two bases, and gathered in three long
flies in the outfield. Every one of Wll
ruota hits counted for a run. Perry Wer
den was Just as active, although not all
of his hits came at the most opportune
The Brewers hit Hutch safely nine
times, just as many hits as the home
team secured off Swain, but the vlstors'
hits usually came at the wrong time, and
most of them were wasted. The Mil
waukee team also played a good game in
the field, Waldron and Weaver distin
guishing themselves by capturing hard
line drives which looked safe for two
bases. Then the vlstors did make errors,
however, they proved costly. The score:
Minneapolis. A3. R. H. PO. A. E.
Nance, If 4 ~2 16 0 0
Andrews, 3b 6 0 0 2 1 0
Wilraot, rf 5 2 3 3 0 0
Werden, lb '5 0 8 10 0 0
Davis, cf 3 1 0 2 0 0
Abbatachio, 2b 4 0 0' 1 2 0
Smith, SB 8 112 4 0
Fisher, c 1 0 6 0 0 0
Dlxon, o 8 0 12 0 0
Hutchison, p 2 1 0 0 8 0
Totals 85 7 9 27 10 0
Milwaukee. AB. R. H. PO. A. E.
Waldron, rf 5 0 2 3 1 0
Nlcol, cf 3 118 0 0
Weaver, If 6 0 13 0 1
Gray, 3b 6 0 1 0 2 0
Stafford, lb 3 1 1 8 1 1
Hallman, 2b 3 113 2 0
Shoch, ss 4 1 1 2 1 0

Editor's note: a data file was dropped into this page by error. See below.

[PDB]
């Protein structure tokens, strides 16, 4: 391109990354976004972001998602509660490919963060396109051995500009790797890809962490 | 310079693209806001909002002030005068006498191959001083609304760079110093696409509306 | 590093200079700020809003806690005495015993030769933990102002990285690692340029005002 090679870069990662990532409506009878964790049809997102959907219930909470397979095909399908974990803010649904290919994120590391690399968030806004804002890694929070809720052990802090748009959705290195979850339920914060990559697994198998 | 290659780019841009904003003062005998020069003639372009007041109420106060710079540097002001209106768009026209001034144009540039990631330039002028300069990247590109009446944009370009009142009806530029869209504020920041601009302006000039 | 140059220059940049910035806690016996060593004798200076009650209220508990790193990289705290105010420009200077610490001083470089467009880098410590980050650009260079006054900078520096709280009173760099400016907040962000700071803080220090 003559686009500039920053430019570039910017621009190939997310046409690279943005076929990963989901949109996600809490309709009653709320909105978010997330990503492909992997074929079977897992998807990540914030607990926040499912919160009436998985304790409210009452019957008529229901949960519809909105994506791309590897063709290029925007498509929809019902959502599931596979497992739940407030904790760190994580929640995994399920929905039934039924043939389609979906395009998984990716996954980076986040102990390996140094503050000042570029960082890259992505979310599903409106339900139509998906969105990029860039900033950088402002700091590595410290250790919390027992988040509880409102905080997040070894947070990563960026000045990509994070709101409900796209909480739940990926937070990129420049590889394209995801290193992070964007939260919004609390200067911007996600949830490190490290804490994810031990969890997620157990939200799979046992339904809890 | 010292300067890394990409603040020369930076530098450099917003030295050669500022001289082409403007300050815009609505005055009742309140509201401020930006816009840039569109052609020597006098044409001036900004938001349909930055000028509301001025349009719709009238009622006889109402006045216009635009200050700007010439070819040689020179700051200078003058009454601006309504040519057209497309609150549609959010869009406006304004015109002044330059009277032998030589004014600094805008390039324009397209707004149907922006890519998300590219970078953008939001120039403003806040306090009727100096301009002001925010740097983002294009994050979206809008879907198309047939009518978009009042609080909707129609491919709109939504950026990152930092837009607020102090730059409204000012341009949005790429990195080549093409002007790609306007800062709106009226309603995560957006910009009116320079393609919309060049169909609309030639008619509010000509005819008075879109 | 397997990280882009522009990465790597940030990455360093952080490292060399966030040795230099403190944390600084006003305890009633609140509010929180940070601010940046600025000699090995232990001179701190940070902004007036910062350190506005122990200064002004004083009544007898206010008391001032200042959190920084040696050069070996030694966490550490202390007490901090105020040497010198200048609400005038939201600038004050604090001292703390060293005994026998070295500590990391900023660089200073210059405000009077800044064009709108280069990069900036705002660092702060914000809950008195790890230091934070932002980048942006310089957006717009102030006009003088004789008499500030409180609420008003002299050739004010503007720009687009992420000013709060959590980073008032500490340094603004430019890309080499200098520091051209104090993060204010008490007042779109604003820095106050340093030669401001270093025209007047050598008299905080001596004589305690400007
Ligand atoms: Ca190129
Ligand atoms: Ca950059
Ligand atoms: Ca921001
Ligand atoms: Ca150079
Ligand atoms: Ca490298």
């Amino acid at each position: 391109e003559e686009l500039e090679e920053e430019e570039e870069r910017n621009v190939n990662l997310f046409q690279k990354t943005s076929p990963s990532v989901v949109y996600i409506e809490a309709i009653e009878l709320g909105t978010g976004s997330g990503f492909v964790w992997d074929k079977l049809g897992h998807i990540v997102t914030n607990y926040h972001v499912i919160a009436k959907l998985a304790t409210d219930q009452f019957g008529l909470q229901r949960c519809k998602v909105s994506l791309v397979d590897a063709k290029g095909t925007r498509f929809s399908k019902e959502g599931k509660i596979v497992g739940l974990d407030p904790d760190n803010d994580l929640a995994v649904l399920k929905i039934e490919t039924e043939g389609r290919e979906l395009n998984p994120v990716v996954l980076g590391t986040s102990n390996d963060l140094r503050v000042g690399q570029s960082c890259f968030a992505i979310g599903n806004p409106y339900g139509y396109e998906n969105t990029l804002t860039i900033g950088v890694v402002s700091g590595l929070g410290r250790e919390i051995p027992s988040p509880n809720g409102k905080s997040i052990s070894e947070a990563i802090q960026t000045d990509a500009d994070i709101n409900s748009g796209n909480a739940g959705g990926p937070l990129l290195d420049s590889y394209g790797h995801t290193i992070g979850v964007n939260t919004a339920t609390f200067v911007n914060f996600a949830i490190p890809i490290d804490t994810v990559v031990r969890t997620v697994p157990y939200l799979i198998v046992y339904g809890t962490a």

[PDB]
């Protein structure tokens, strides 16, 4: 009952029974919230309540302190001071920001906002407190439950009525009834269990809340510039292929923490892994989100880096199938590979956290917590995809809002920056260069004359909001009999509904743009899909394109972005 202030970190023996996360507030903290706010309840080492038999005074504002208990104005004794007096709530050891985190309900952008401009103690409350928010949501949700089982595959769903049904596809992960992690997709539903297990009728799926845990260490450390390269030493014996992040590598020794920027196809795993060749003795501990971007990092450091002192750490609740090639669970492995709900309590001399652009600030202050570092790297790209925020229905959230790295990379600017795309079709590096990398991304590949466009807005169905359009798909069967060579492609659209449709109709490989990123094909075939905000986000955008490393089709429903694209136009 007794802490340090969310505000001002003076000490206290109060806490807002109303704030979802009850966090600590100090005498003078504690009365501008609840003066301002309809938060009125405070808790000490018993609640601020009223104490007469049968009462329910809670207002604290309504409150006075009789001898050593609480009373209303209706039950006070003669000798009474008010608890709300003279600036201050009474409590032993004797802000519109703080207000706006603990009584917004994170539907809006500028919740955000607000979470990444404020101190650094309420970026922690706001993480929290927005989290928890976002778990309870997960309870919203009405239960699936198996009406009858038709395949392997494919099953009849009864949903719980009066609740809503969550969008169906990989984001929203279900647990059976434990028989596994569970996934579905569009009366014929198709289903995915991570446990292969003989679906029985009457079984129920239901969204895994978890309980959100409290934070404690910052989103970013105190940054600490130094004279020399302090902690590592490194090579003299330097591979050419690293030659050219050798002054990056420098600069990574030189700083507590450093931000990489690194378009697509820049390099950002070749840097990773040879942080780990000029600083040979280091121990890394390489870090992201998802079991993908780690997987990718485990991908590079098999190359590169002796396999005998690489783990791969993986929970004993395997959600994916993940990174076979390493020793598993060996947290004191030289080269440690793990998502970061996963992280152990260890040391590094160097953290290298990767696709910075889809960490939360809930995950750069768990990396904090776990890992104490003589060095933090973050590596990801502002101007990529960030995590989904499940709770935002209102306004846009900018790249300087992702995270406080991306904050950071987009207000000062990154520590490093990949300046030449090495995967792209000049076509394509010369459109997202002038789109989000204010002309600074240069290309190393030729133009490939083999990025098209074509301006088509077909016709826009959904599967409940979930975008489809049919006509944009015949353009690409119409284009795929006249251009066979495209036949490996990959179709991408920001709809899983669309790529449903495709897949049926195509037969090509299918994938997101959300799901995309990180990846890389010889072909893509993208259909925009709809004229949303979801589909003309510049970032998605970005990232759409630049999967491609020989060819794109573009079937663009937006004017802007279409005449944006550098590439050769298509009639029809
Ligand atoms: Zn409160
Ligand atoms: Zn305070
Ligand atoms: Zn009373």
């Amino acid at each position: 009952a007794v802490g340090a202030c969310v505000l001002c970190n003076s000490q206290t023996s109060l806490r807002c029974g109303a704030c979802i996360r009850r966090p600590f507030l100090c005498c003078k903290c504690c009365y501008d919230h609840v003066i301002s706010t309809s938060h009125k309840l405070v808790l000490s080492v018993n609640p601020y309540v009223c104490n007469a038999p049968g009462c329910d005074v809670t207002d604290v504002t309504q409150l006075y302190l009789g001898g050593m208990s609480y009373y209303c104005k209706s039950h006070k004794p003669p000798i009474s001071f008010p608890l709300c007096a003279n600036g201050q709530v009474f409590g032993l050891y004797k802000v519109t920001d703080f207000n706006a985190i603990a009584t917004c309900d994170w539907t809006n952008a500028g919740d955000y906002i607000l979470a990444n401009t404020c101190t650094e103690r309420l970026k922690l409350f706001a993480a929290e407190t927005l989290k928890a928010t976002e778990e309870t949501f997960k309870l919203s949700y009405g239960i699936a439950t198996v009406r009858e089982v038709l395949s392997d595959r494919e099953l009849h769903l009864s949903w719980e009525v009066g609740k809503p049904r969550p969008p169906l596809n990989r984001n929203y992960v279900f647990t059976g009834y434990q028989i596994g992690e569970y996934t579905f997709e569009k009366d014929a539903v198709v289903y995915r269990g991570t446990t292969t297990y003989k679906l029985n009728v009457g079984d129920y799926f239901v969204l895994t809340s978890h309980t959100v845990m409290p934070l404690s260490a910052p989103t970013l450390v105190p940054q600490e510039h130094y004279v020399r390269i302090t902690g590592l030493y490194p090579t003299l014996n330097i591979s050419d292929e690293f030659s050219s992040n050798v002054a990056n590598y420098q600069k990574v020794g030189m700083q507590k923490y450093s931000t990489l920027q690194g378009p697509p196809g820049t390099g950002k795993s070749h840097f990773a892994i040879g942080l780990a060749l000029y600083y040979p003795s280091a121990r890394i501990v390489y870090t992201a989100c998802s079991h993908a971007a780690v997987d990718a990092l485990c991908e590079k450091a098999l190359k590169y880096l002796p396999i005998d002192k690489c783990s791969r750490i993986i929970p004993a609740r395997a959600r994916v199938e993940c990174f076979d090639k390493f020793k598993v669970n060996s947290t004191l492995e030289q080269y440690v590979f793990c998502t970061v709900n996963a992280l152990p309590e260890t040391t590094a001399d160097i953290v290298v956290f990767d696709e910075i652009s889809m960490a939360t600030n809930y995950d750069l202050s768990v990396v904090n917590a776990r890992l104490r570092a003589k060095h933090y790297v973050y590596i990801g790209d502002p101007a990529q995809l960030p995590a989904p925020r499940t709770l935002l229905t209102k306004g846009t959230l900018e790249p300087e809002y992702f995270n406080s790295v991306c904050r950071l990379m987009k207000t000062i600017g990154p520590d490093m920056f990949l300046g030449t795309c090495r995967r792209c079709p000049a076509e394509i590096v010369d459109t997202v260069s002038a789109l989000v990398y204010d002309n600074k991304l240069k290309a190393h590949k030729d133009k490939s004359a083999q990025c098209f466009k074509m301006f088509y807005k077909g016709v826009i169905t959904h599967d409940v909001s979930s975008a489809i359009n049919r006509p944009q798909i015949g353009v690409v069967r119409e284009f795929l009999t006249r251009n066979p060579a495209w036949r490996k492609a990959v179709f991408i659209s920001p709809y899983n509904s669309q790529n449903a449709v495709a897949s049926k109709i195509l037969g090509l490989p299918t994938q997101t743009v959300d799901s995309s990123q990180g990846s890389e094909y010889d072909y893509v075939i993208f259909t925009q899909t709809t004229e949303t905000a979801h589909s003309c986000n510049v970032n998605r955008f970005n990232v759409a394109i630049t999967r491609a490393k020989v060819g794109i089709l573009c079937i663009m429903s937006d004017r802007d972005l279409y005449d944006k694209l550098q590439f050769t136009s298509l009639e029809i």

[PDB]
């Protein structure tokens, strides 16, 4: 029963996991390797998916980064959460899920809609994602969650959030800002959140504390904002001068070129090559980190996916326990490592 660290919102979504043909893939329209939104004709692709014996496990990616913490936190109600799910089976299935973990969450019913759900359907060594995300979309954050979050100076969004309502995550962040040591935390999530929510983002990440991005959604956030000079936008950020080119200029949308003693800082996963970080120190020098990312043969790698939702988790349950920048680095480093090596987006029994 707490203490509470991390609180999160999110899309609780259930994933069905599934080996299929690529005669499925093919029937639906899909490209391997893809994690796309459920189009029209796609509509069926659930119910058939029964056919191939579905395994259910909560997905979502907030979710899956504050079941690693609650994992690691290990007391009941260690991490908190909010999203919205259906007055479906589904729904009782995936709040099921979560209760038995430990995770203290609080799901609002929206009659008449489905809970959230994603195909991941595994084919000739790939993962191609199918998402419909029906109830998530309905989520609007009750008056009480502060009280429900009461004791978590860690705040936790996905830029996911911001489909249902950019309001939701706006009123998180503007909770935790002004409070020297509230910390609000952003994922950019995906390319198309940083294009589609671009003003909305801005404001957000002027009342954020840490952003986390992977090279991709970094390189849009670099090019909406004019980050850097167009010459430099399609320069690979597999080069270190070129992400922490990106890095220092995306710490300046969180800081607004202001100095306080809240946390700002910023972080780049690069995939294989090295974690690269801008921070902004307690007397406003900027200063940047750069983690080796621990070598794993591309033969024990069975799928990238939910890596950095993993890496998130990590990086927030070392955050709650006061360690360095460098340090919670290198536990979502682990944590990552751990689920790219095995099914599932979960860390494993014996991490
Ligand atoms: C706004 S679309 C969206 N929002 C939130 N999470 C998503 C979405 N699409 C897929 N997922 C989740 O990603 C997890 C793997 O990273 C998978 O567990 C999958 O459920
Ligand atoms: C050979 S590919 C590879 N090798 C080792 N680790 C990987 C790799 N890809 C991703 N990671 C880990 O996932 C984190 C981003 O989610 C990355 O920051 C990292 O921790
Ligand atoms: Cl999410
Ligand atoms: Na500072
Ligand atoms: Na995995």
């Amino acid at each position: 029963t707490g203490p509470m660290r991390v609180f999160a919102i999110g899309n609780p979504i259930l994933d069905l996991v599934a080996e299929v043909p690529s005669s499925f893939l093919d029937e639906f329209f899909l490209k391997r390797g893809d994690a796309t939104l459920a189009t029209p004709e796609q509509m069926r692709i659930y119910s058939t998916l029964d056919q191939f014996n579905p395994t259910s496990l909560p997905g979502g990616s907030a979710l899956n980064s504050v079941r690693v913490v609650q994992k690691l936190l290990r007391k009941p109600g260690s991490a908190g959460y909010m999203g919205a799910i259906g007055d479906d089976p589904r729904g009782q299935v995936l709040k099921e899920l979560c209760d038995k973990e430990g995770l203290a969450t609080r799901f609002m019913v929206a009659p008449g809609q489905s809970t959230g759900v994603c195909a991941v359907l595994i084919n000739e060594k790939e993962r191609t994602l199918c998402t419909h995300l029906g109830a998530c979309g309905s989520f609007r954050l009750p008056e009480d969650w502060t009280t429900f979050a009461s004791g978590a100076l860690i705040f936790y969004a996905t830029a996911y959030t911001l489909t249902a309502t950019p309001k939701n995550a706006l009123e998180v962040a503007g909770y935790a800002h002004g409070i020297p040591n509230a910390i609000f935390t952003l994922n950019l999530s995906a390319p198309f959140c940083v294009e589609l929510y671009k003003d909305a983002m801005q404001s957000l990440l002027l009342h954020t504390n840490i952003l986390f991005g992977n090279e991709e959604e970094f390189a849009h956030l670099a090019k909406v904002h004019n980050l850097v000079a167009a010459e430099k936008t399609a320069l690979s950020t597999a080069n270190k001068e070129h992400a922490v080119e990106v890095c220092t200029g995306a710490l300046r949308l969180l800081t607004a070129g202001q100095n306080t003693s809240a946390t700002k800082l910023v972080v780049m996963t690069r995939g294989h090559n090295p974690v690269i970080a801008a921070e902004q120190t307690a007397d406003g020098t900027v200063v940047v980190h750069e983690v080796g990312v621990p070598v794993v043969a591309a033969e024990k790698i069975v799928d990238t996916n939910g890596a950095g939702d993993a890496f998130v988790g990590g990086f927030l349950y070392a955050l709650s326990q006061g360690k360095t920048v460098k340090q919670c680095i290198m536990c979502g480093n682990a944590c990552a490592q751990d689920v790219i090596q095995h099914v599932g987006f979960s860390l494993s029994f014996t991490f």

Bpear, c 4 0 1 6 1 1
Swaim, p 4 0 0 0 2 J)
Totals 36 4 9 27 10 3
Minneapolis 2 0 1 0 0 1 0 1 2—7
Milwaukee 0 0 0 0 1 3 0 0 0-4
Runs earned. Minneapolis 1, Milwaukee
2: two-base hits. Shoch, Waldron, Nicol,
Werden; three-base hit, Dlxon; home run,
Wilmot; bases stolen, Davis 3, Wilmot 2,
Nance, Nlcol 2, Waldron, Stafford; dou
-ble play, Waldron to Stafford; bases on
balls, off Hutchison 4, off Swaim 4; struck
out, by Hutchison, Waldron, Gray; by
Swaim, Nance, Smith, Dlxon; wild pitch,
Swaim; left on bases, Minneapolis 6,
Milwaukee 10; time, 2:00; umpire Manas-
HOME RUN CINCHED IT.
Rapped Out for the Tigers With
Three Men on Basea.
DETROIT, Mich., May 6.—(Special.)—
Blatter was the hero of the victory won
today by the Tigers. In the seventh inn
ing, with three men on bases, he rapped
out a home run and cinched the game.
Cronln pitched for Detroit and won his
third game, only four hits being made
off him. The score:
Det. |R|H|P|A|E| Ind. R HIPIAIE
Eagan, 2b| 1! 1| 4| 1 1 H'g'r, rf 1 1| 1 C| 0
Bart, 2b H 0| 1| 0| 0 St'w't. 2b 0 0 3 4| 1
D'g"n, rf 2 2 0 0 0 M'F'd, cf 0 0 2 0| 0
Dtll'd, Eb 1 1 1| 3 1 Motz, lb 1 0 9 0 1
Sl't'r, lb 1| 212 v 0 Kahoe, c 0 0 6 0 0
E'b'd. ss 0! 0 2 3 1 Flynn, If 1 2 1 0 0